Bringing Thor Down to Earth


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I usually do not attend panels when I am at a comic convention, but I did have the opportunity to stop by J. Michael Straczynski’s panel at the New York Comic Con in February. The panel was mostly about his latest Babylon 5 project, but he did touch briefly on his upcoming Thor series.

He didn’t go into much detail, but he did describe his approach to the character and gave a few examples as to what to expect. His enthusiasm for the project, and his unique line of attack, made me experience something about Thor that I didn’t often feel—excitement.

Back in the halcyon early days of my comic collecting, I was adventurous in trying new books. When I had an extra 60 or 75 cents, I would experiment with titles that I didn’t regularly collect. I’d give Power Man and Iron Fist a chance, take a shot at Dazzler, or even pick up an issue of Captain Carrot to see how it was.

But I didn’t try Thor. There was something about the character that didn’t appeal to me. Whether it was his faux-Shakespearean way of speaking, the fantasy elements of his stories or the fact that he was the most powerful of all of Marvel’s characters, I just didn’t find him interesting.

That was, until Walt Simonson took over. The first issue of Thor I got was his first writing it, #337. It featured a Thor I didn’t recognize on the cover, a strange and alien creature. This was only the first of many shake ups Simonson made to the status quo. He turned Thor into a frog, took away his invulnerability and gave him a new secret identity.

Simonson did make the character exciting and I was interested, but not enough to add Thor to my pull list on a regular basis. Sure, I’d pick up an issue here and there, but it wasn’t a must have.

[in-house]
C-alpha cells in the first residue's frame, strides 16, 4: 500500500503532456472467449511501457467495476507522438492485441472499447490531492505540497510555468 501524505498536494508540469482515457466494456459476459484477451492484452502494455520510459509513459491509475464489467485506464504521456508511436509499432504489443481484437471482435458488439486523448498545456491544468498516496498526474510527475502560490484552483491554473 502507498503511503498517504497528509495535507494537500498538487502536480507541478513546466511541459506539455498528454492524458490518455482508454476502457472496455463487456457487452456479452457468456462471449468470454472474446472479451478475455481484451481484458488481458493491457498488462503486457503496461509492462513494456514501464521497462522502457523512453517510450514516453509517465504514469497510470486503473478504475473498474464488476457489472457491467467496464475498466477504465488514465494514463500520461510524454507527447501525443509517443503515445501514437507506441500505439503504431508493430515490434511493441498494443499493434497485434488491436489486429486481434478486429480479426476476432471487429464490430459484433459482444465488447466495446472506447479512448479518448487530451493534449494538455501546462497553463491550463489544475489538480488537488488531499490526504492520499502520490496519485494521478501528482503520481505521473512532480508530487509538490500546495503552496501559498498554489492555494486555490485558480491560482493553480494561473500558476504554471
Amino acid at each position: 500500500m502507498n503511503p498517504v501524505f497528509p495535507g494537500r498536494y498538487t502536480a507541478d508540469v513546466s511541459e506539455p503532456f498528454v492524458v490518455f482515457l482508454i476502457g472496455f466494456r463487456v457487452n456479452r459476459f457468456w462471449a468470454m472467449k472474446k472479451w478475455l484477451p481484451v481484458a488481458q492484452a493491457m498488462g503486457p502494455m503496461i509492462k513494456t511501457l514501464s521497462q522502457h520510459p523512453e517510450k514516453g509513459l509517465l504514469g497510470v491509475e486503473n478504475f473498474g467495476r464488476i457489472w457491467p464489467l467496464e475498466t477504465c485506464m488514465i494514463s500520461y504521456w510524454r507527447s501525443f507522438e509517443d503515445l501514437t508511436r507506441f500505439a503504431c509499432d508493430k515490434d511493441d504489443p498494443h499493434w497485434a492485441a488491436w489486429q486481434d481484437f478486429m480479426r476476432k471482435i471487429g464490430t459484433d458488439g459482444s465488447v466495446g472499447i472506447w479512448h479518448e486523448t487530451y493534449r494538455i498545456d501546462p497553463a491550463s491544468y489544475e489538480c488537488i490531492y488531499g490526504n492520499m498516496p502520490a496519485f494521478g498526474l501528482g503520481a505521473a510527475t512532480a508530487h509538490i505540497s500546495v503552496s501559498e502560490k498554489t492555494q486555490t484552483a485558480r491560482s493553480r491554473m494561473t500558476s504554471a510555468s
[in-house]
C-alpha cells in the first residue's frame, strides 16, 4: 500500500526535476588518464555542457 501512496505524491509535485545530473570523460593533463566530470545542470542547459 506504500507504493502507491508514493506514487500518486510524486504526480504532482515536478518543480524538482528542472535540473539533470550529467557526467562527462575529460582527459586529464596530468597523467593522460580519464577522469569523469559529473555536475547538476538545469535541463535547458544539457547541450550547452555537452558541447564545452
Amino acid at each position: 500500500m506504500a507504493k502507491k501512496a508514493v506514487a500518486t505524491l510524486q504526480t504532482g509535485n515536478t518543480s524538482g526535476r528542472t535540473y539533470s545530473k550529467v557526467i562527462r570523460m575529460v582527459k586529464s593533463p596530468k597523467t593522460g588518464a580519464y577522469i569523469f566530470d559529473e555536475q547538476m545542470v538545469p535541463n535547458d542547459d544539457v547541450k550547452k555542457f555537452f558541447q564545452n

Straczynski, whether it is deliberate or not, is making a metacommentary with his approach to the character. He is mimicking how the many comic fans cannot relate to the character by having Thor return in America’s heartland. Thor has placed Asgard smack dab in the middle of Oklahoma, and part of the conflict will come from how his all-too-human new neighbors react to a bunch of gods living next to them. Thor will have to struggle to find some way to relate to the townsfolk and they will have to do the same.

The return of Thor has been a long time in the making. Neil Gaiman and Mark Millar both came up with proposed ways on how to bring back the Thunder God. How much, if any, of those ideas Straczynski will use in his incarnation might never been known. But Straczynski has been setting the stage for Thor’s return since his days on the Fantastic Four and is the ideal person to shepherd the character’s comeback.

Will Straczynski’s plan to bring Thor down to Earth attract more readers into the comic? Well, I count as one new reader who will jump on board. The concept has a lot of potential for all types of stories from humorous to dramatic. Thor is finally back, and this time he might be sticking around for the long haul.